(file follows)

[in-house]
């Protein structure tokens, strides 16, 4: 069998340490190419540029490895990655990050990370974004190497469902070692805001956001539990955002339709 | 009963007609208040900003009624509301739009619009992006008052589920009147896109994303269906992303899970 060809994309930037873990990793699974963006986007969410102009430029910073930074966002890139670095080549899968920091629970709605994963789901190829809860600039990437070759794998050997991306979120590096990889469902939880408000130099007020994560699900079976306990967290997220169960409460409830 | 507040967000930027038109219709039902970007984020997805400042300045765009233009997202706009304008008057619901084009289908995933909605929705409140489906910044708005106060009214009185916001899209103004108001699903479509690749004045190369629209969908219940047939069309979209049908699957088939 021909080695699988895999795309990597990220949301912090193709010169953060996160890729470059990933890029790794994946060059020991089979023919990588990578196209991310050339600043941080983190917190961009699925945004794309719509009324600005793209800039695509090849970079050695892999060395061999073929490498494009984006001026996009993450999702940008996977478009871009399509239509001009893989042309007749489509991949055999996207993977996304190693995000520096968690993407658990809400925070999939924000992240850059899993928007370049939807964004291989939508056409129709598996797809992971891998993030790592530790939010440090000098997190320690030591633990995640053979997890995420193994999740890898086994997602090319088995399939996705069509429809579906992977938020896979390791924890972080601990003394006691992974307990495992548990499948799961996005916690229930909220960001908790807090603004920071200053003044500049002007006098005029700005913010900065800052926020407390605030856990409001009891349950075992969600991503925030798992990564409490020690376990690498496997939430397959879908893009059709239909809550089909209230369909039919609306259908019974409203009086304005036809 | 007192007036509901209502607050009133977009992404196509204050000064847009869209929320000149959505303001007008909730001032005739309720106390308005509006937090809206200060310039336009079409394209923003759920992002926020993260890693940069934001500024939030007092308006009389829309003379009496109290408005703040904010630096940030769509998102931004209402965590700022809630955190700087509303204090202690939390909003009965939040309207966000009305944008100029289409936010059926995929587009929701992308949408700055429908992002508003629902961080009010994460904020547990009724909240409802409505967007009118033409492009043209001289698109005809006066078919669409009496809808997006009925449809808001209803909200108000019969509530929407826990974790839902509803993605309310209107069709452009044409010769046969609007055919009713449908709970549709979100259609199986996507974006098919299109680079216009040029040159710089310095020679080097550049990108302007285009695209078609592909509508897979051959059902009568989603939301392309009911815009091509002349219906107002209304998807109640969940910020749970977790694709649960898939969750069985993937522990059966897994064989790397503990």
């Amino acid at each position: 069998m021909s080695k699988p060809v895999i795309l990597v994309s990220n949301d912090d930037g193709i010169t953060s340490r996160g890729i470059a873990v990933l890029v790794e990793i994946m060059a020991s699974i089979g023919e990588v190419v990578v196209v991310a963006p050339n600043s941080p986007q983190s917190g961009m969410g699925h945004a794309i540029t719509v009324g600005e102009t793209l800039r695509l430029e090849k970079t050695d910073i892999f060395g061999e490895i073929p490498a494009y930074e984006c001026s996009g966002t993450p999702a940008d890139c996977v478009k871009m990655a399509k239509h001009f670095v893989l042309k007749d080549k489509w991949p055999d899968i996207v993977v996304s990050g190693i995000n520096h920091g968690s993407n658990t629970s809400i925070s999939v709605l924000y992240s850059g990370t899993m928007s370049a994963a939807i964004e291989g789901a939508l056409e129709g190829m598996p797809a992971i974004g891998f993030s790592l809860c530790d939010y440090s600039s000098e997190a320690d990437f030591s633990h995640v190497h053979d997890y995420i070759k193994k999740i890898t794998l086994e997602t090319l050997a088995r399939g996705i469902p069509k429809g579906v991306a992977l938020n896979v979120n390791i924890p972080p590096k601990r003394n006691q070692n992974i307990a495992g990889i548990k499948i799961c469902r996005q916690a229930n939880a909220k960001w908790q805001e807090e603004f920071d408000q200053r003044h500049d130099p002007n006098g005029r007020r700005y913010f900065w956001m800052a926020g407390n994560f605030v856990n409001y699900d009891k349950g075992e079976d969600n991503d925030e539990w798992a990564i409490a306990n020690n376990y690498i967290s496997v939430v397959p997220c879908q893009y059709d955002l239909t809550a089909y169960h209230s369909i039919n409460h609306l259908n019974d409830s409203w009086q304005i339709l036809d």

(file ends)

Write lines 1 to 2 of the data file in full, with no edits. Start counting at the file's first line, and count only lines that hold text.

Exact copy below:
[in-house]
């Protein structure tokens, strides 16, 4: 069998340490190419540029490895990655990050990370974004190497469902070692805001956001539990955002339709 | 009963007609208040900003009624509301739009619009992006008052589920009147896109994303269906992303899970 060809994309930037873990990793699974963006986007969410102009430029910073930074966002890139670095080549899968920091629970709605994963789901190829809860600039990437070759794998050997991306979120590096990889469902939880408000130099007020994560699900079976306990967290997220169960409460409830 | 507040967000930027038109219709039902970007984020997805400042300045765009233009997202706009304008008057619901084009289908995933909605929705409140489906910044708005106060009214009185916001899209103004108001699903479509690749004045190369629209969908219940047939069309979209049908699957088939 021909080695699988895999795309990597990220949301912090193709010169953060996160890729470059990933890029790794994946060059020991089979023919990588990578196209991310050339600043941080983190917190961009699925945004794309719509009324600005793209800039695509090849970079050695892999060395061999073929490498494009984006001026996009993450999702940008996977478009871009399509239509001009893989042309007749489509991949055999996207993977996304190693995000520096968690993407658990809400925070999939924000992240850059899993928007370049939807964004291989939508056409129709598996797809992971891998993030790592530790939010440090000098997190320690030591633990995640053979997890995420193994999740890898086994997602090319088995399939996705069509429809579906992977938020896979390791924890972080601990003394006691992974307990495992548990499948799961996005916690229930909220960001908790807090603004920071200053003044500049002007006098005029700005913010900065800052926020407390605030856990409001009891349950075992969600991503925030798992990564409490020690376990690498496997939430397959879908893009059709239909809550089909209230369909039919609306259908019974409203009086304005036809 | 007192007036509901209502607050009133977009992404196509204050000064847009869209929320000149959505303001007008909730001032005739309720106390308005509006937090809206200060310039336009079409394209923003759920992002926020993260890693940069934001500024939030007092308006009389829309003379009496109290408005703040904010630096940030769509998102931004209402965590700022809630955190700087509303204090202690939390909003009965939040309207966000009305944008100029289409936010059926995929587009929701992308949408700055429908992002508003629902961080009010994460904020547990009724909240409802409505967007009118033409492009043209001289698109005809006066078919669409009496809808997006009925449809808001209803909200108000019969509530929407826990974790839902509803993605309310209107069709452009044409010769046969609007055919009713449908709970549709979100259609199986996507974006098919299109680079216009040029040159710089310095020679080097550049990108302007285009695209078609592909509508897979051959059902009568989603939301392309009911815009091509002349219906107002209304998807109640969940910020749970977790694709649960898939969750069985993937522990059966897994064989790397503990």